Press release -
Timeshare insolvencies and compensation claims
With timeshare companies collapsing like dominoes, the rush to claim compensation for illegal contracts has never been more urgent. For people who have invested tens of thousands of pounds in membership and hundreds (or more) a year in maintenance fees, claiming compensation is increasingly being seen as a way out of the membership without losing everything spent so far. But what if your club is facing insolvency, does that mean you can no longer claim?
The short version is that barring some exceptions, insolvencies often have little effect on timeshare claims
That's not to say it was a bad choice for the millions of timeshare owners who bought in decades past. It was actually a very smart decision in many cases. Timeshare ownership allowed people to stay in exclusive resorts and guaranteed them 5 star standards wherever they travelled in the world. However the industry struggled to evolve at anything like the same pace as the rest of the travel business.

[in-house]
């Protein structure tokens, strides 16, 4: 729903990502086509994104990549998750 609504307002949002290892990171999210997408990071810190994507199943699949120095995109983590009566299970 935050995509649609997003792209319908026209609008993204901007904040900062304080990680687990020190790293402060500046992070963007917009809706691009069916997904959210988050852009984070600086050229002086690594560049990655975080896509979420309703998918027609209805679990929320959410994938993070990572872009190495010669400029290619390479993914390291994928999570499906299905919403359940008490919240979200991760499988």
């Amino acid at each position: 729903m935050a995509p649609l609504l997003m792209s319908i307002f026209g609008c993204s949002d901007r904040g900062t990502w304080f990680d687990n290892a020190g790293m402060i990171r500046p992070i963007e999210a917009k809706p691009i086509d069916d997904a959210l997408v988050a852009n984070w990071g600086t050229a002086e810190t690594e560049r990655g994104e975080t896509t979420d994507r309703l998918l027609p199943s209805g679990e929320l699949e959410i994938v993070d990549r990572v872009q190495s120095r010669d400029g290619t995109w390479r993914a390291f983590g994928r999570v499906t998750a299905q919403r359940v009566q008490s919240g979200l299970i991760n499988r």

In 2021, without spending tens of thousands of pounds to join a club, anyone can stay in what used to be an 'exclusive timeshare' through booking.com or Expedia; and guaranteeing standards is easy with user review sites like TripAdvisor.
New member sales of timeshare have trickled to almost zero, meaning a massive revenue drop; companies are now relying heavily on raises in annual maintenance fees to generate income
At the same time, resorts have been hit with hundreds of millions of pounds in compensation awards to former members as punishment for wilfully ignoring consumer laws for over a decade.